Although anime still accounts for the bulk of content exports by commercial TV broadcasters, local stations are increasingly using subsidies for travel shows to promote the charms of the country to audiences abroad.

Broadcasters across Japan are seeking new sources of income as revenue from commercials have lost ground to Internet advertising.

The export value of broadcast content in fiscal 2015 rose 58 percent from a year earlier to 28.9 billion yen ($256.5 million), according to the Ministry of Internal Affairs and Communications.

The anime category soared by 74 percent to 20.4 billion yen over the same period, accounting for about 70 percent of the total.

In addition to “Naruto,” “Yu-Gi-Oh!” and other well-known anime, the number of titles streamed for young adults, such as “Elegant Yokai Apartment Life,” has been increasing, according to the Media and Entertainment Business Department of trading house Sumitomo Corp.

While broadcast content is mainly exported to Asia, exports of online distribution rights have risen to a level close to that for broadcast rights.

TV Tokyo Corp., which is strong in anime, led the field by more than doubling the export value of its broadcast content in the business year ending in March 2017 from the previous year.

The broadcaster forged a business tie-up with a U.S. streaming company in 2009 and with a Chinese streaming service provider in 2011.

Local broadcasters are also looking overseas for revenue, with some help from the government.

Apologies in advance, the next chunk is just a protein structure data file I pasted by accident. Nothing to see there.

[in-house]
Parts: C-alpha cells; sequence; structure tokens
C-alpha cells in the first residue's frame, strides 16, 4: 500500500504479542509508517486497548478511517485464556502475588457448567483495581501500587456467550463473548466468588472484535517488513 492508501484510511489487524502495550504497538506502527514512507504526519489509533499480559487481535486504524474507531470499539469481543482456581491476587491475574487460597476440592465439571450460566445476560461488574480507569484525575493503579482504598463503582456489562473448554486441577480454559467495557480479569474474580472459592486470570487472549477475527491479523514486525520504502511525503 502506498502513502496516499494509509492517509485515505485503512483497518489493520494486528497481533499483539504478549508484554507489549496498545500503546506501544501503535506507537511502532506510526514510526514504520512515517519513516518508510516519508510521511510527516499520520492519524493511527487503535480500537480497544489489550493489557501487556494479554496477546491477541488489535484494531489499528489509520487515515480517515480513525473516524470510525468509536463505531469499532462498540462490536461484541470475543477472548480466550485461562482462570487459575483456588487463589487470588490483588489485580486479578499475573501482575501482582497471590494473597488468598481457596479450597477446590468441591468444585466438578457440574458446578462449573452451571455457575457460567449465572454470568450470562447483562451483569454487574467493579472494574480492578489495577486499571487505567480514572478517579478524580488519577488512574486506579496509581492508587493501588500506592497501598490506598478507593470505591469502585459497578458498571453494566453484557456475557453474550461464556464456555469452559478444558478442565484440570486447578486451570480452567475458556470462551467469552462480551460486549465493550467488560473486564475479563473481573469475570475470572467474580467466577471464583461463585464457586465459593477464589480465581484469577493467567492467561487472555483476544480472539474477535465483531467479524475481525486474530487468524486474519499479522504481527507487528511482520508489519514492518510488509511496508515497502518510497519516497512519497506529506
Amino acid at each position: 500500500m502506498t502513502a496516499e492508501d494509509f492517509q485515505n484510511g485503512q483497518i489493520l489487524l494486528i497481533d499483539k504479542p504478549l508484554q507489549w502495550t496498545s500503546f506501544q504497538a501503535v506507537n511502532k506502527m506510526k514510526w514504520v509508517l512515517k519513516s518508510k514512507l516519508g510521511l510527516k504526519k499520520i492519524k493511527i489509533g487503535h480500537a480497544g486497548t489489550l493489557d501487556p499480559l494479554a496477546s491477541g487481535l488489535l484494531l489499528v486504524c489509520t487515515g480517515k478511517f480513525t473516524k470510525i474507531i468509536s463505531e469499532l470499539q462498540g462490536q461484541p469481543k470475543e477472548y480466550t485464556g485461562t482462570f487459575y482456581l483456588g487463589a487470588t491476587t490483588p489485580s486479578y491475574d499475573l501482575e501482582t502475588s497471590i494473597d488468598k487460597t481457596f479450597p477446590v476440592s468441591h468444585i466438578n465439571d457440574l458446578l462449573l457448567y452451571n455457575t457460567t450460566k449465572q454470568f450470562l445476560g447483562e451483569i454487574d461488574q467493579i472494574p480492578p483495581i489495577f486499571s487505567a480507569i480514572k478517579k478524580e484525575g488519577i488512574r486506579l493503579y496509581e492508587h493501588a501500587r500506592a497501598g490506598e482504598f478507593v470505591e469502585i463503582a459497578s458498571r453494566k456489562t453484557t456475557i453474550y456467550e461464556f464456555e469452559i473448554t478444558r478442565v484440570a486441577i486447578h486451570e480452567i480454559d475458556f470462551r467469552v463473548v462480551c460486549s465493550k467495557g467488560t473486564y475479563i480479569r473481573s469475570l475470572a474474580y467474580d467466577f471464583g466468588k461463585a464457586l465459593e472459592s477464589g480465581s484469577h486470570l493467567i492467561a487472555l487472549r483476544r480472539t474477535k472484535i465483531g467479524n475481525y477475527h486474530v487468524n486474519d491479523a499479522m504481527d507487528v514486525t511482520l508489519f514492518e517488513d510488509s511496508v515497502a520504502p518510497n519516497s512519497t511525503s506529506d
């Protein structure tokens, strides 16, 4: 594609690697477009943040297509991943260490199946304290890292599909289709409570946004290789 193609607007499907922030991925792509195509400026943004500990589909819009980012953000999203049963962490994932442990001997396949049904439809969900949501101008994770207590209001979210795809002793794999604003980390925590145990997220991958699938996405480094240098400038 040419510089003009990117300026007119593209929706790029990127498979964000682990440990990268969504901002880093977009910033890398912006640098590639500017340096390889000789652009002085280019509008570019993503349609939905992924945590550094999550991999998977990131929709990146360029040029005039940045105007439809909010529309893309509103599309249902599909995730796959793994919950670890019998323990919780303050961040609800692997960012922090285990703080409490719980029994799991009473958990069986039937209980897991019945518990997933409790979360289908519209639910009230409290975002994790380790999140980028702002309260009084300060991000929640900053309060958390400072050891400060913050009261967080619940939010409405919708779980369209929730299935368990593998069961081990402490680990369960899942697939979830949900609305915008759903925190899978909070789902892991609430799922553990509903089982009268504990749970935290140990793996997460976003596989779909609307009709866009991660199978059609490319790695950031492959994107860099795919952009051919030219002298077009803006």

Over the past five years, the Ministry of Economy, Trade and Industry has spent about 31 billion yen to subsidize half of the costs for subtitle production, advertising and other efforts to promote Japanese content, which also includes movies and video games, in overseas markets.

Since fiscal 2013, the communications ministry has also heightened efforts to provide subsidies for projects to co-produce TV programs with foreign companies. One goal of the plan is to increase the number of tourists to Japan who have seen the shows.

“With advertising revenue expected to hit a peak, some local broadcasters are accelerating overseas expansion as a content strategy,” said Takashi Uchiyama, a professor of economics at Aoyama Gakuin University who is well-versed in international distribution of video content.

Oita Asahi Broadcasting Co. since 2015 has been producing a tourism information program themed mainly on “onsen” hot springs that has been shown in Thailand, Taiwan and Hong Kong.

Hokkaido Television Broadcasting Co. aired a tourism program titled “Hokkaido Hour” on satellite broadcasting for Asia in 1997. Tourists from Taiwan and elsewhere visited Japan’s main northernmost island after watching the show, according to the broadcaster.

Sapporo Television Broadcasting Co., which has also exported travel shows, called on local broadcasters also affiliated with Nippon Television Network Corp. to establish an alliance in 2014 to co-produce a travelogue program. Currently, 27 stations are working together on the project.

And after San-in Chuo Television Broadcasting Co. showed a cruise tourism program in Singapore and the Philippines in the business year ending in March 2016, the number of foreign cruise ships calling at Sakai Port in Tottori Prefecture increased by 40 percent from the year before to 33 in 2016.

Bukkyo University professor Goro Oba, who is acquainted with exports of TV programs, said: “Internet streaming has the potential to continue to expand. However, it’s not always true that fans of Japanese anime and TV dramas also like Japan. It is important to view such trends in a way that is neither optimistic nor pessimistic.”